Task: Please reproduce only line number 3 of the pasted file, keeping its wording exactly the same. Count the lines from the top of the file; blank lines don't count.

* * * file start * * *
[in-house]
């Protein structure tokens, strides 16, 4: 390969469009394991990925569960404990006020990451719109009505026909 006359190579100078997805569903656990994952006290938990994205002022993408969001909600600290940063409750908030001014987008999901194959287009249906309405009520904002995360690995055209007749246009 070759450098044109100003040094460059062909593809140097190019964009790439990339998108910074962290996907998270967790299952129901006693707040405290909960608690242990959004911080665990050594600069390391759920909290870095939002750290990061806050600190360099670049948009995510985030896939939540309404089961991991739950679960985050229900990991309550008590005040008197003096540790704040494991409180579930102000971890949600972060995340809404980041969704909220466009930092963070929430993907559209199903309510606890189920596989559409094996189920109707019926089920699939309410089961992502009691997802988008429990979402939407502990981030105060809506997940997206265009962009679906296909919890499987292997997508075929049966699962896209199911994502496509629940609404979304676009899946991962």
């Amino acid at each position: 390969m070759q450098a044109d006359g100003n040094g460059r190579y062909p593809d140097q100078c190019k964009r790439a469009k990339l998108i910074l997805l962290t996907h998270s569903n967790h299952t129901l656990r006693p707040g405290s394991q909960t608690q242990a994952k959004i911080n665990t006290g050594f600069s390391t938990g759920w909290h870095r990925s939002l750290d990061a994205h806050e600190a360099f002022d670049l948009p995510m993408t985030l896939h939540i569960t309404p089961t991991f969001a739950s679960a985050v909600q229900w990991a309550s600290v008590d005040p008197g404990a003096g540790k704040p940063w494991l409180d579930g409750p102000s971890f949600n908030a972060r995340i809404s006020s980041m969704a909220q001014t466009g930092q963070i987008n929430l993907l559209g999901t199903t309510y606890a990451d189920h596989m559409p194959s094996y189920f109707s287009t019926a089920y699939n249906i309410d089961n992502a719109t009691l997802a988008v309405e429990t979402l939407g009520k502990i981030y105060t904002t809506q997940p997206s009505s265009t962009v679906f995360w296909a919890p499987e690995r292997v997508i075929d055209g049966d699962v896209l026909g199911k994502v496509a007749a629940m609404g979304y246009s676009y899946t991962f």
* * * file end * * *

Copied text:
């Amino acid at each position: 390969m070759q450098a044109d006359g100003n040094g460059r190579y062909p593809d140097q100078c190019k964009r790439a469009k990339l998108i910074l997805l962290t996907h998270s569903n967790h299952t129901l656990r006693p707040g405290s394991q909960t608690q242990a994952k959004i911080n665990t006290g050594f600069s390391t938990g759920w909290h870095r990925s939002l750290d990061a994205h806050e600190a360099f002022d670049l948009p995510m993408t985030l896939h939540i569960t309404p089961t991991f969001a739950s679960a985050v909600q229900w990991a309550s600290v008590d005040p008197g404990a003096g540790k704040p940063w494991l409180d579930g409750p102000s971890f949600n908030a972060r995340i809404s006020s980041m969704a909220q001014t466009g930092q963070i987008n929430l993907l559209g999901t199903t309510y606890a990451d189920h596989m559409p194959s094996y189920f109707s287009t019926a089920y699939n249906i309410d089961n992502a719109t009691l997802a988008v309405e429990t979402l939407g009520k502990i981030y105060t904002t809506q997940p997206s009505s265009t962009v679906f995360w296909a919890p499987e690995r292997v997508i075929d055209g049966d699962v896209l026909g199911k994502v496509a007749a629940m609404g979304y246009s676009y899946t991962f």